Josh Wink gives an interview on club vs. home life ahead of hometown Halloween gig.
It’s a brisk fall afternoon when I meet up with Josh Wink at Northern Liberties record store Profond Music N Art. Josh has just arrived back from finishing an acclaimed summer residency in Ibiza and is helping organize his son’s birthday party before heading out to Amsterdam the next night.
“My son is four, so I’m still new to being a parent, and there’s all these things I try to balance: being a father and a partner to my wife, being ‘just Josh’ to the people I know from the neighborhood and community gardens, and then being Josh Wink the artist. Finding time to do other things is difficult, but there’s something nice and humble about being here in Philly. I like riding my bike places, I don’t have a car.”
This year marks the twentieth anniversary of Josh’s game-changing anthem “Higher State of Consciousness”, the first instrumental record to ever enter the UK’s top 15 national chart twice in one year. The track burst him onto the international scene and became heavily engrained with the first wave of pre-EDM stadium-packing electronic music that took the US and Europe by storm in the ‘90s.
Josh co-hosted a show on WKDU in the 90s called Rave FM, so you know we had to get him to do a station ID for us!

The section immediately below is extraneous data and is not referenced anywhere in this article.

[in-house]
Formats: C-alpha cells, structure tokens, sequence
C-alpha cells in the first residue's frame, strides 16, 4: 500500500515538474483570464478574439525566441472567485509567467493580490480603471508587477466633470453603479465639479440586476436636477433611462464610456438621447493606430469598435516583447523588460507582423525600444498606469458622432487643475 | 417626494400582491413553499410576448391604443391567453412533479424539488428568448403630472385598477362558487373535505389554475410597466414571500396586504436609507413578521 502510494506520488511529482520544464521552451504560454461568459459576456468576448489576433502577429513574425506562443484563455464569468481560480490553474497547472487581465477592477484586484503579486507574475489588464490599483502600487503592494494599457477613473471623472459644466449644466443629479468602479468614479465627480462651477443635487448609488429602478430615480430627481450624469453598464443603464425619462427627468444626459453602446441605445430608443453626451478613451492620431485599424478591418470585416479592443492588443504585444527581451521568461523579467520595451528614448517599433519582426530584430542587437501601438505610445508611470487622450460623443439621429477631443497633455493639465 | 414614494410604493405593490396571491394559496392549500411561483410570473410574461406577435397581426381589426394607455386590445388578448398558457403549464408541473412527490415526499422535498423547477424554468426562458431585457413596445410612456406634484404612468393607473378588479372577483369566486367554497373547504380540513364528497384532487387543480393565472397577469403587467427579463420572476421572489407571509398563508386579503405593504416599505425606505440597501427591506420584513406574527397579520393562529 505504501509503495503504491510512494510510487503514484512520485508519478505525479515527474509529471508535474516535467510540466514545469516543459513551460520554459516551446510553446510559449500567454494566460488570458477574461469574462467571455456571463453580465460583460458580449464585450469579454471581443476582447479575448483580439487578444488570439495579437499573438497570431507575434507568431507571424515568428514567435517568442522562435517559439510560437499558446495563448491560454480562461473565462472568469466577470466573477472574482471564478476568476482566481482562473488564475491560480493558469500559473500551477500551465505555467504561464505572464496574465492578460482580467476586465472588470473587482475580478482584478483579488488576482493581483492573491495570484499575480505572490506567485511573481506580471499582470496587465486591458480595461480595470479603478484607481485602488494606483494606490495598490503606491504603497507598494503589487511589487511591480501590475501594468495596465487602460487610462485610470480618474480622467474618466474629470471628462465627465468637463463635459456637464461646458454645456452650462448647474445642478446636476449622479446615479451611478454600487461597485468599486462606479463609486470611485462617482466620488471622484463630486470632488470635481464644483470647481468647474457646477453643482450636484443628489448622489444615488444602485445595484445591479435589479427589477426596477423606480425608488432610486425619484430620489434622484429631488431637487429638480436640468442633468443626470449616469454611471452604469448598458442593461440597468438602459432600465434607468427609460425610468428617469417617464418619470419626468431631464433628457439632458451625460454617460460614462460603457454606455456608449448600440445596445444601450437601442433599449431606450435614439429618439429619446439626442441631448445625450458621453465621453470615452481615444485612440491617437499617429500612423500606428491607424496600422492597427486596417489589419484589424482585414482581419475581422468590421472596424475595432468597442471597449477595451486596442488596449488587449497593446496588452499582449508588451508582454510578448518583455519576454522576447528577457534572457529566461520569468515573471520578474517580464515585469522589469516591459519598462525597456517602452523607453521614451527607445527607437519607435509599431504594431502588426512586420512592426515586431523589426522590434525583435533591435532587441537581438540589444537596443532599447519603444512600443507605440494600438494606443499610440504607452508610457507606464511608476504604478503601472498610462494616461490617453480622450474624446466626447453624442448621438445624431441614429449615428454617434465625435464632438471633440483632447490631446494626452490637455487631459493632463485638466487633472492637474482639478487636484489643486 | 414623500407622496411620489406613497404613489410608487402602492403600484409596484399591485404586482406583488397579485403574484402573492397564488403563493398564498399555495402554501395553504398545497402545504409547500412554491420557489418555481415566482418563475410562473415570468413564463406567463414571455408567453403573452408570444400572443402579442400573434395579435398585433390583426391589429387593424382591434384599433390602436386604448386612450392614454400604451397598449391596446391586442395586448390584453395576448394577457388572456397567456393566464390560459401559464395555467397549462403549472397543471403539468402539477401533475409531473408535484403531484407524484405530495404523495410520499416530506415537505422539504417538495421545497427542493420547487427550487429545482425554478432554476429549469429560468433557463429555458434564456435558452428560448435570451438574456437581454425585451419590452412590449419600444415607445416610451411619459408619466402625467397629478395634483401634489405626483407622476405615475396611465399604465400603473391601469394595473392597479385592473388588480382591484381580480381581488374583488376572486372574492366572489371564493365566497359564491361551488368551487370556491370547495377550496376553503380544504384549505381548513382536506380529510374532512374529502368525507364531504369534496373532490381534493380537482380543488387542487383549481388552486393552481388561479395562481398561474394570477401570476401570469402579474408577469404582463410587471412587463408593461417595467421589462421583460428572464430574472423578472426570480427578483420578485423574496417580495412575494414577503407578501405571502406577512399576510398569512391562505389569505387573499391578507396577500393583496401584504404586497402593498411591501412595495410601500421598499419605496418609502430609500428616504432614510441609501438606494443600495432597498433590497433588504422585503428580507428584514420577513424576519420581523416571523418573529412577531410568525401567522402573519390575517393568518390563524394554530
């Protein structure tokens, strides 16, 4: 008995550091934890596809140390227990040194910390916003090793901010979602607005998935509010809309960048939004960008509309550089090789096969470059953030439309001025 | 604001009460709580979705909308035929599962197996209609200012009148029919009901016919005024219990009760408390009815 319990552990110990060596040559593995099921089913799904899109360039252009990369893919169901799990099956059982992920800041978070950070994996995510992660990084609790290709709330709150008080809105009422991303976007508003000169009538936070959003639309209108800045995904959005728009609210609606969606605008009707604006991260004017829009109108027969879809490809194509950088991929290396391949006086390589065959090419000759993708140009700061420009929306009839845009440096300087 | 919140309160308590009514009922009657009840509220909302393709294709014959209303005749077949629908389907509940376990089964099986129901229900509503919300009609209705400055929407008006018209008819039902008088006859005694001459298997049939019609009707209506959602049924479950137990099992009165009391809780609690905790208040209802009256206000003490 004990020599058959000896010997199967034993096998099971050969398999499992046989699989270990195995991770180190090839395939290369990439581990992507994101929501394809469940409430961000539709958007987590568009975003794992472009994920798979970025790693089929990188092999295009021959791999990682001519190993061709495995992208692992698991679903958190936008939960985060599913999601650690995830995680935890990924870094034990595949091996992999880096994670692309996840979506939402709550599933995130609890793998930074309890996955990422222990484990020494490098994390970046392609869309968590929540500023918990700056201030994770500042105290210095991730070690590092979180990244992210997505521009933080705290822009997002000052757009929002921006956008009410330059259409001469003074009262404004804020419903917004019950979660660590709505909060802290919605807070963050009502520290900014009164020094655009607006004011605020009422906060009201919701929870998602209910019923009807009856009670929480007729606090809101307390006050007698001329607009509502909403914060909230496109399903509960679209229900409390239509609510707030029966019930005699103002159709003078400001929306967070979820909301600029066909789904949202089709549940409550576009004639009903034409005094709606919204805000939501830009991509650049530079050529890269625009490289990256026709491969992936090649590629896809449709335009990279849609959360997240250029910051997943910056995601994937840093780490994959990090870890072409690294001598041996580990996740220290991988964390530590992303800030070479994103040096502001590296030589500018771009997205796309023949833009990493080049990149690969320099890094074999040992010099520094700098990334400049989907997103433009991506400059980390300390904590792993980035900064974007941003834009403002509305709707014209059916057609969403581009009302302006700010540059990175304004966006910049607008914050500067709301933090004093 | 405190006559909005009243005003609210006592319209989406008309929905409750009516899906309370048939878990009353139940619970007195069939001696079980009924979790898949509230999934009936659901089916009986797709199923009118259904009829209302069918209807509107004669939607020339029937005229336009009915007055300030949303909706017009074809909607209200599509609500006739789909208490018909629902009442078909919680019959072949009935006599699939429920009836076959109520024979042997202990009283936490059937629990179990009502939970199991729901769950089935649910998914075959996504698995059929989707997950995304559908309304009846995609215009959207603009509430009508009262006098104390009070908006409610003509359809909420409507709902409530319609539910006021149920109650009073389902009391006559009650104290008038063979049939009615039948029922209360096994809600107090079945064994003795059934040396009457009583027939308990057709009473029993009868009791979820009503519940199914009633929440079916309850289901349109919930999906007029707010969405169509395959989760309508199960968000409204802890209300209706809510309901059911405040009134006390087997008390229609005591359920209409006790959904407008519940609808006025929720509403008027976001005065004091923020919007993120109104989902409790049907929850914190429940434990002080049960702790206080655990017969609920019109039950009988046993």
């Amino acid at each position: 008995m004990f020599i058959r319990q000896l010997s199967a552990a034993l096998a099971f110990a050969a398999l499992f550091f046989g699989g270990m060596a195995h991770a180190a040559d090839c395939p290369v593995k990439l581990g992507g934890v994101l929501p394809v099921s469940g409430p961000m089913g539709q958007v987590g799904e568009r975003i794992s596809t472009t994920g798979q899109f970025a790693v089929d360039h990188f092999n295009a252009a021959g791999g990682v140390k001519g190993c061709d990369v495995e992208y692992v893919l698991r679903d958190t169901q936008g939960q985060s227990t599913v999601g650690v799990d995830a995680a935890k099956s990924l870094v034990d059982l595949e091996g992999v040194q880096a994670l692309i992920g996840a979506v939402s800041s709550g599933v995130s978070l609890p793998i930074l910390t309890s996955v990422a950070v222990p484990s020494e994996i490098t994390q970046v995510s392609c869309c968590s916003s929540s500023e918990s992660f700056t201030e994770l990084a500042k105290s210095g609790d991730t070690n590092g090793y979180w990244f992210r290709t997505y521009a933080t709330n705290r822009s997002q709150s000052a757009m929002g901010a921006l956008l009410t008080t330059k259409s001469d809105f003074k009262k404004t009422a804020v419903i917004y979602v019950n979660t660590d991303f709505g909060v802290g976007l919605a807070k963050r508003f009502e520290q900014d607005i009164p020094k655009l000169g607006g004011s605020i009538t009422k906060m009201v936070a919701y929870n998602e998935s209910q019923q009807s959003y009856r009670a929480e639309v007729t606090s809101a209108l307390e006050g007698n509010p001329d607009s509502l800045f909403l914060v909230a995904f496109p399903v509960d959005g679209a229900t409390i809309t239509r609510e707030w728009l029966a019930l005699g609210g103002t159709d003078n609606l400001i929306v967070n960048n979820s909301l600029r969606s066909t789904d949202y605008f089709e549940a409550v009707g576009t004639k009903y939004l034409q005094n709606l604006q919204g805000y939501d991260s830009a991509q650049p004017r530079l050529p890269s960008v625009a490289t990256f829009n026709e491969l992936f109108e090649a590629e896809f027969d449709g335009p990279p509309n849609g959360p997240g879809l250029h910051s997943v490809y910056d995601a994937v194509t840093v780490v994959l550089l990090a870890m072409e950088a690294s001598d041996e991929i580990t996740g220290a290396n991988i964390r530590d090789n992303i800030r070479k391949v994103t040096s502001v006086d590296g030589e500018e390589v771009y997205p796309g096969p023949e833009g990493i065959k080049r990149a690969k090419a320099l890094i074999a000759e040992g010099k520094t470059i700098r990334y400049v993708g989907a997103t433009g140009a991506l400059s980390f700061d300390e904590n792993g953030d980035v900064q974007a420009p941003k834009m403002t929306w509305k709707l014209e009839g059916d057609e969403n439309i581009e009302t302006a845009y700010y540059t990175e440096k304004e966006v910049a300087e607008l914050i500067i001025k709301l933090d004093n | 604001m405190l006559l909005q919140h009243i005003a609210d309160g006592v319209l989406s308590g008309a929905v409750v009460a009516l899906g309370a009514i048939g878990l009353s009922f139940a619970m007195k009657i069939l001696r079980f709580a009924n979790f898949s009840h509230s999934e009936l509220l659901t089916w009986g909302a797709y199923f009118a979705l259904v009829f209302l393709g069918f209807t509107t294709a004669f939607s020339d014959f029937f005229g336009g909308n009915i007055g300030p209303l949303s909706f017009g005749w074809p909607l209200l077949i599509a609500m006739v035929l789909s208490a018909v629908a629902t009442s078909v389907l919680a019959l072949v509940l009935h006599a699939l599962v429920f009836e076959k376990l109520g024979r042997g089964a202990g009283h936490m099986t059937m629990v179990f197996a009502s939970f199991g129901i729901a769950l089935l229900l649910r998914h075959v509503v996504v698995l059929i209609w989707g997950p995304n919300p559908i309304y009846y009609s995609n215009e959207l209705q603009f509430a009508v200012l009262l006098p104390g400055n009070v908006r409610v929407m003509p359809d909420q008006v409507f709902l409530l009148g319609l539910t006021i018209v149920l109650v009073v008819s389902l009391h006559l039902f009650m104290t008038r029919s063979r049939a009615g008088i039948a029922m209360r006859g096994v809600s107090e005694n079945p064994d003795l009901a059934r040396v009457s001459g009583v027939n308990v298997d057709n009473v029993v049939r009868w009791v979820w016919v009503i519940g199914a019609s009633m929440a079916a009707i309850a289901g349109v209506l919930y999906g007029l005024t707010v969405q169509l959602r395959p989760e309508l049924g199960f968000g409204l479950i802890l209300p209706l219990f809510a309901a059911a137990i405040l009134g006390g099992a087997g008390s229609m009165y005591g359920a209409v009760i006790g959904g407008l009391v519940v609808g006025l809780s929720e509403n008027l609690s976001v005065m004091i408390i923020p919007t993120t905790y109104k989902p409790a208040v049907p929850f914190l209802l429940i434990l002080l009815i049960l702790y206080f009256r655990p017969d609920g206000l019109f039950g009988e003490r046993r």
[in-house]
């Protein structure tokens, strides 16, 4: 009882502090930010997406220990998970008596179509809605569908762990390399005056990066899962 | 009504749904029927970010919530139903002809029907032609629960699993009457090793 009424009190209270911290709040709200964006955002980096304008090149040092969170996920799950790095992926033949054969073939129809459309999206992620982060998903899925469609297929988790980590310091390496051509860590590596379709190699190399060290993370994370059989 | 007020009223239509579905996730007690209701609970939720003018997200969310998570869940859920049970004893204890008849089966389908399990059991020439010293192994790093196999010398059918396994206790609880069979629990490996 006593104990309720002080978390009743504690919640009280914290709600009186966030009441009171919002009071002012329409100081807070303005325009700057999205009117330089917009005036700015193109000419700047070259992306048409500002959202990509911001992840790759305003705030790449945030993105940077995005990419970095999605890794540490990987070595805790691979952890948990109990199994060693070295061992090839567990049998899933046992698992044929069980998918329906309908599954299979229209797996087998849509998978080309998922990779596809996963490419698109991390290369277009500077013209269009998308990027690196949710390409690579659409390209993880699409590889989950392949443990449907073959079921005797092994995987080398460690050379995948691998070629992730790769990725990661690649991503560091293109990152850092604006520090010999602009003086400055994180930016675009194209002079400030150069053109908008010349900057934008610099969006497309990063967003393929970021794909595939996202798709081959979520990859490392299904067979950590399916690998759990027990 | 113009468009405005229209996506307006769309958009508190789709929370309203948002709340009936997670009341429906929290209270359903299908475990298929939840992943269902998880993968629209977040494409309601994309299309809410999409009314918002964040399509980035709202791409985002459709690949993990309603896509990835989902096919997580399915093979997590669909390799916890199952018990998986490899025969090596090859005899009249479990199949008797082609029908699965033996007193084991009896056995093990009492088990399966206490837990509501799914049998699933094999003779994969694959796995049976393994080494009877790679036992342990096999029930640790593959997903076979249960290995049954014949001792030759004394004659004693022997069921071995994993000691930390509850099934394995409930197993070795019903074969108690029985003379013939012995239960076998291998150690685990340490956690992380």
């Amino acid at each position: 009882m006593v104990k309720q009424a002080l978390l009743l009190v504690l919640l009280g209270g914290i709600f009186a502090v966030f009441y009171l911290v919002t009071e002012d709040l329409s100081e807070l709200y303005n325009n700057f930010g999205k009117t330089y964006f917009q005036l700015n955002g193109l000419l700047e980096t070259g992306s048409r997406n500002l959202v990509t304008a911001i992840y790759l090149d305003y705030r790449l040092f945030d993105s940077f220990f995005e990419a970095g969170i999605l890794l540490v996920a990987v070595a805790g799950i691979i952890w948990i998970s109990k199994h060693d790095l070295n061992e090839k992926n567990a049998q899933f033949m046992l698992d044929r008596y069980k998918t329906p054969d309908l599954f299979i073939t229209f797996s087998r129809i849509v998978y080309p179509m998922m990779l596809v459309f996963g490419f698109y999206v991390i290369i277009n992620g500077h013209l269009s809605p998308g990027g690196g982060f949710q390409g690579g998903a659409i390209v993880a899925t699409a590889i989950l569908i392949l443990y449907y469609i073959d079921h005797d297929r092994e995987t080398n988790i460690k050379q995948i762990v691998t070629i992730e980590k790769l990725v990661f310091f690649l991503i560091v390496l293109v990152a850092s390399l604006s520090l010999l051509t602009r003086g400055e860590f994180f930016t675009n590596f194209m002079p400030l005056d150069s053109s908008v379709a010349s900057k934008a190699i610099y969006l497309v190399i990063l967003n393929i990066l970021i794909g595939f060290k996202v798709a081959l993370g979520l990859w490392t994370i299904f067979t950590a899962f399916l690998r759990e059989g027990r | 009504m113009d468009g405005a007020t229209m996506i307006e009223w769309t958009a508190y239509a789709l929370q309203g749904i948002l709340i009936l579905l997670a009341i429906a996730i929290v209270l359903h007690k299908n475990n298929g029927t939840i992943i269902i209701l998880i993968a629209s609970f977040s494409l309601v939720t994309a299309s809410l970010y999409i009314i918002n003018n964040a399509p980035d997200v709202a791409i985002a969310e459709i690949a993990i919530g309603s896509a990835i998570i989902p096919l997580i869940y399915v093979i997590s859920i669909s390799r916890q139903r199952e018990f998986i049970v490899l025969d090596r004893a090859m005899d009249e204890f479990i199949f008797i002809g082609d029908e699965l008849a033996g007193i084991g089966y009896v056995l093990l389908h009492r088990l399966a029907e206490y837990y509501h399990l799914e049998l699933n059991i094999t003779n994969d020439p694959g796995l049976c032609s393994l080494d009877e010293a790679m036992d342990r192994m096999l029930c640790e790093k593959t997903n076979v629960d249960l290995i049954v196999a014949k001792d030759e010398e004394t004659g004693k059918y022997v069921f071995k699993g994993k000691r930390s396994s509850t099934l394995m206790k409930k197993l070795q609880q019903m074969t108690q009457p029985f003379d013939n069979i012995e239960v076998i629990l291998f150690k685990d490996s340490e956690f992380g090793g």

Movement Day 2 was a ton of fun and was filled with so many amazing musical moments. The fun for us began when we met up with our Philly buddy Josh Wink at the main stage at 6 pm. Above, we’ve got DJ friends Jackie Gallagher and Tommy Hogunz posing “215” with Josh – always gotta represent!
Josh had the eager Detroit crowd in an afternoon fit, working through a feverish medley of songs from his catalog, including “Don’t Laugh”, “Are You There” (Ben Klock’s Remix), his newest track “Denial” (which Dixon played the day before, also on the main stage), a different (perhaps forthcoming!?) mix of “Talking To You”, then closed out with a heavy remix of “Higher State of Consciousness”.
I made an end of year list that doesn’t suck. In terms of methodology, I started by choosing 9 albums because the covers looked cool on a grid. There was also a ton of good shit outside of albums, so then I created the other categories and capped the entries in those categories by descending odd numbers (9-7-5-3-1).
Critical reviews & ratings are arbitrary (see: Pitchfork), but rankings are arbitrary as fuck, so for each category I put all the entries in alphabetical order.